ECBA Conference 1998, Strasbourg, France

The second Conference of the ECBA

25 - 26 June 1998

Theme: "The Individual and the State"


II. The second Conference of the ECBA was held at the Human Rights Building, Strasbourg, on 25/26 June 1998, under chairmanship of Rock Tansey QC


Barristers, Solicitors and lawyers from England, Scotland, Northern Ireland, The Netherlands, Germany, Italy, Latvia, Luxembourg, Austria and Iceland attended.


The theme of the conference was "the Individual and the State" and the thrust of the shared concerns of the delegates on human rights issues was the perception that in recent years the majority of Governments had been introducing measures which any right thinking person should appreciate would tend to erode human rights. This was happening:
(1) to save money;
(2) to enable populist politicians, encouraged by the media, to be seen to be "tough on crime", ill-considered and draconian measures being introduced for political advantage, not only in the field of terrorism, drug trafficking and serious violence, but also creeping into less serious crimes leading to the demonisation of the defendant and the unpopularity of the lawyers who has the gall to defend him.

The "lynch mob" ignores the presumption of innocence. The state should not. The new "victim" culture ignores the fact that the wrongly accused is also a victim. The state should not.
It should recognise the need for fair investigation, disclosure, trial and disposal, including imprisonment which is not inhuman or degrading.
European lawyers who admire our Legal Aid system received with surprise the confident prediction of Christopher Murray (Kingsley Napley) representing the London Criminal Solicitors Association, that a Public Defender system and block contracts were imminent in our country.

They warned that from their experience this only served to devalue justice and lead to third rate representation. Professor Alan Miller (Glasgow) expressed dismay that a pilot Public Defender Scheme was being introduced in Edinburgh. He, Professor Franz Salditt (Germany) and Professor Paolo Iorio (Italy) spoke on the Ethics and Independence of Counsel. It was clear that, whether within an inquisitorial or accusatorial system, all strived for independence and trust within their lawyer/client relationship, resisting attempts by the state to set the Codes of Conduct. Independence of lawyers can easily be subverted by Governments with promises of or hopes for advancement.

Dean Spielmann (Luxembourg) and Dr Jan Sjocrona (Netherlands) spoke on Mutual Assistance in Criminal Matters and the Right to a Fair Trial, dealing with the international effect of illegally obtained evidence, with contributions from Colin and Clive Nicholls QCs on extradition based on such evidence.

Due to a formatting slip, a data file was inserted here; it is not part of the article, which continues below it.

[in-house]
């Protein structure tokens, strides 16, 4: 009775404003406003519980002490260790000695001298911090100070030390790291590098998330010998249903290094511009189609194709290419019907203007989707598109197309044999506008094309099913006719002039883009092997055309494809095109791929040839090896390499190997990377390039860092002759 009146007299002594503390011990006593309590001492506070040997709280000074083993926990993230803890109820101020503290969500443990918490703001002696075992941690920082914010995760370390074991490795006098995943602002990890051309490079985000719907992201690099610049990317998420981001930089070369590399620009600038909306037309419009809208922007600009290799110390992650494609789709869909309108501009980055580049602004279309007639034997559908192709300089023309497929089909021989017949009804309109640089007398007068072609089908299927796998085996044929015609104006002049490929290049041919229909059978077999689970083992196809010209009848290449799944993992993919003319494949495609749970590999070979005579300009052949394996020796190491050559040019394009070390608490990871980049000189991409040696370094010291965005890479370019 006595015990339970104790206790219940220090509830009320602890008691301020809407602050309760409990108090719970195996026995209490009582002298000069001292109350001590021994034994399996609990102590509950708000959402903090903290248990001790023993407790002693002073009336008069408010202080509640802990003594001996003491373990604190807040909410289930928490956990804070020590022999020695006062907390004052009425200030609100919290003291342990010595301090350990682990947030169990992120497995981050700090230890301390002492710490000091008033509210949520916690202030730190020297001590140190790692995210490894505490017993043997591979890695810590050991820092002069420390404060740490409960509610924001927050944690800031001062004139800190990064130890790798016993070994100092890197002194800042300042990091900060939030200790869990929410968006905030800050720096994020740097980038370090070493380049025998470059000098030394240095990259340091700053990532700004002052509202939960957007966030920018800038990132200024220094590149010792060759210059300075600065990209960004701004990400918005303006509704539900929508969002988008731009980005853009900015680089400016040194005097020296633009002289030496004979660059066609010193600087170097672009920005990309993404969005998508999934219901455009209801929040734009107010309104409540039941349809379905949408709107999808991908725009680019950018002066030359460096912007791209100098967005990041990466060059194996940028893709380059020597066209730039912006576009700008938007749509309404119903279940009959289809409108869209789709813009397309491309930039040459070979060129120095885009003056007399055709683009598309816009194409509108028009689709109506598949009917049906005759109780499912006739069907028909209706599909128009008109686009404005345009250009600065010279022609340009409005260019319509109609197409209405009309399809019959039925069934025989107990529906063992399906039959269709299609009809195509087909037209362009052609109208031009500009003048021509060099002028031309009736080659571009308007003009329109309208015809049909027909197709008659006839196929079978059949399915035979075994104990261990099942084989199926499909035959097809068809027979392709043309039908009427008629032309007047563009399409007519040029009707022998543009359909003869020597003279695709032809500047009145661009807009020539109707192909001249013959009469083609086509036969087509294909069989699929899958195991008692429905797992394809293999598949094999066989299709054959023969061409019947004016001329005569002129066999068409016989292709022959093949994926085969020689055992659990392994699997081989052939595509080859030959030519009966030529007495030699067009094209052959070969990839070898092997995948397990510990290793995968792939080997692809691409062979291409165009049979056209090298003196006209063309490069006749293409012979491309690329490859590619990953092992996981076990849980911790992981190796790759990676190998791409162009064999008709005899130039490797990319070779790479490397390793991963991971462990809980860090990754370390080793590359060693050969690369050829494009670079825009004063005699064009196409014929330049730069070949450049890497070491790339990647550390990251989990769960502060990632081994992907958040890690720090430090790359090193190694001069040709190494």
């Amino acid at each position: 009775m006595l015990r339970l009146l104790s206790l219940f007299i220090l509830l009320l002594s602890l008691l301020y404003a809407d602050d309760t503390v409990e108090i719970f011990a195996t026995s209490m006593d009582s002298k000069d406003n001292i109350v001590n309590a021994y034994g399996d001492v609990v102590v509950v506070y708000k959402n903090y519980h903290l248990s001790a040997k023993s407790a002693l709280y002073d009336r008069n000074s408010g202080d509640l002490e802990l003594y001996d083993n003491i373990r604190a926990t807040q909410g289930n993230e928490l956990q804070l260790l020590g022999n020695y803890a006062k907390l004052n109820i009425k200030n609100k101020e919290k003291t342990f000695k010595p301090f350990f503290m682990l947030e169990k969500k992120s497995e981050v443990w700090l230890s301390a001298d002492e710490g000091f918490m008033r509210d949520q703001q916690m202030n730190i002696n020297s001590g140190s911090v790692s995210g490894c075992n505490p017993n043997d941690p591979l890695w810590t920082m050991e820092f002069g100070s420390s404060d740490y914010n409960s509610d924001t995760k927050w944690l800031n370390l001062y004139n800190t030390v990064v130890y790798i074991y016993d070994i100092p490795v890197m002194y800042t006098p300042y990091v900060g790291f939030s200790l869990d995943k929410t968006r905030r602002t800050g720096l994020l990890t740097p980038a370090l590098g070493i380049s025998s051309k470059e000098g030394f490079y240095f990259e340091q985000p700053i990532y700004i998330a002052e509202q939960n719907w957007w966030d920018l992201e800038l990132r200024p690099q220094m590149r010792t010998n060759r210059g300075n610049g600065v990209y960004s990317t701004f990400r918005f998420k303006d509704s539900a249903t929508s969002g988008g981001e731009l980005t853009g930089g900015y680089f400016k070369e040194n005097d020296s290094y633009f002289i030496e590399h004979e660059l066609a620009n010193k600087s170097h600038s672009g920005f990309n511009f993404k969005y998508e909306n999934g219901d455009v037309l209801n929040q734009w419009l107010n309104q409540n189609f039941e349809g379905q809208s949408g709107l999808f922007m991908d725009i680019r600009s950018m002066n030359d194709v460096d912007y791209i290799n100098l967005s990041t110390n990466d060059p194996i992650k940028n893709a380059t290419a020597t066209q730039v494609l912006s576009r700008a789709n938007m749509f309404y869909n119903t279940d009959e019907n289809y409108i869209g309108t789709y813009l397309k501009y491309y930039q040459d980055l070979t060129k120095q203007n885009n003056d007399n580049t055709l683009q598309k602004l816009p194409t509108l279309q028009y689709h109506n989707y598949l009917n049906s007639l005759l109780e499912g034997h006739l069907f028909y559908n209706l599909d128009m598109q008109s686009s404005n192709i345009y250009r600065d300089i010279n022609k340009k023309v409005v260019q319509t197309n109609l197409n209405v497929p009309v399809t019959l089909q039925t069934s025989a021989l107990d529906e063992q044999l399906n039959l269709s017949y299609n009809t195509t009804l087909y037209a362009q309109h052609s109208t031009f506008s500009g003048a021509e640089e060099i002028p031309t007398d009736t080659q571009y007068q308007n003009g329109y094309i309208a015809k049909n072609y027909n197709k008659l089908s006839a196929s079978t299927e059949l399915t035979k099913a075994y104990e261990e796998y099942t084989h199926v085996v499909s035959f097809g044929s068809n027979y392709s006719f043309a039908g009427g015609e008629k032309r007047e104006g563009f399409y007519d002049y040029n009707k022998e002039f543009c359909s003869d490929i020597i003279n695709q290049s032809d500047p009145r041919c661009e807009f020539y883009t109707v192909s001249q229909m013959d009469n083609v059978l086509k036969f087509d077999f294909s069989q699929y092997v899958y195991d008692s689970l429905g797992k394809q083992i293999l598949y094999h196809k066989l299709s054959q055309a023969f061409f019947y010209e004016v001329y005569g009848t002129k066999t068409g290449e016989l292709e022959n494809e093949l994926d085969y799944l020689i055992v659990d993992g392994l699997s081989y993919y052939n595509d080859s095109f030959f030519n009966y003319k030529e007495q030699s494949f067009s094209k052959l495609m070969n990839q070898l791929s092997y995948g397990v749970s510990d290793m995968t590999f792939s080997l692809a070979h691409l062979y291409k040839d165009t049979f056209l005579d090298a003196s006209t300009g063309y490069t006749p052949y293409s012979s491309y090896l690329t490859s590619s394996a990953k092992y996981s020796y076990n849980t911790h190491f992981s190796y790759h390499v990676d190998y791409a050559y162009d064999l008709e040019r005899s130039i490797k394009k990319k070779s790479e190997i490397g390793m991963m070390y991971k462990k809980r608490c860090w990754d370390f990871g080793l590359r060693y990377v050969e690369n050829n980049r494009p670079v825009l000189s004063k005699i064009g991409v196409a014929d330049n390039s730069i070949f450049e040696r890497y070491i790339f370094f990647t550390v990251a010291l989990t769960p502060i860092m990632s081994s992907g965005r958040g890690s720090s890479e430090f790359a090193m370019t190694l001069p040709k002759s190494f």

Tamara Trottman (Netherlands) and Steven Kay QC spoke on the trial and sentencing of Young Persons who have committed serious offences, eg.: murder, rape.
The concerns were not so much the age of criminal responsibility, which varied widely between countries, as that states should not claim that a child, who cannot understand or concentrate or is frightened, is having a fair trial simply because his lawyer does understand. The recent trial of 10 year olds for rape, unnecessarily held at the Old Bailey, exemplified the desire of the state to be seen to be "tough on crime".

On the second day Christopher Murray addressed us on Money Laundering, Confiscation and Human Rights, highlighting the recent alarming legislation which makes it a criminal offence for a lawyer in certain circumstances not to disclose to the police matters otherwise privileged, so breaching the client's "fundamental rights" (R -v- Derby Magistrates' Court ex p. B (1995) 4 AER 526). A lawyer now runs the risk of prosecution if he does not disclose and being sued if he does!

David Corker (Peters and Peters) followed on our draconian Drug Trafficking confiscation provisions, whereby a man can be deemed to benefit where there is no benefit and capable of realising property which cannot be realised.

Gerard de Jonge (Netherlands) spoke on Human Rights and Treatment of Prisoners, a subject sometimes forgotten by lawyers.

Finally, Dr Michael Rosenthal (Germany) spoke on Anti-Terrorist Procedures and Human Rights, followed by a forceful address by Arthur Harvey QC (Northern Ireland), in which he said that the real test of a country's commitment to human rights is how it deals with crimes as serious as terrorism.

He and his colleague, Barra McGrory, spoke of the Diplock Courts which extend far wider than is popularly believed, with no juries, doubtful confessions admitted and doubtful interrogation techniques accepted.
He said that there had been recent improvements as a result of the presence of international observers in the Appeal Courts, and stressed that one of the reasons why bodies such as the ECBA are so important is so that human rights supporters can keep an eye on "Big Brother".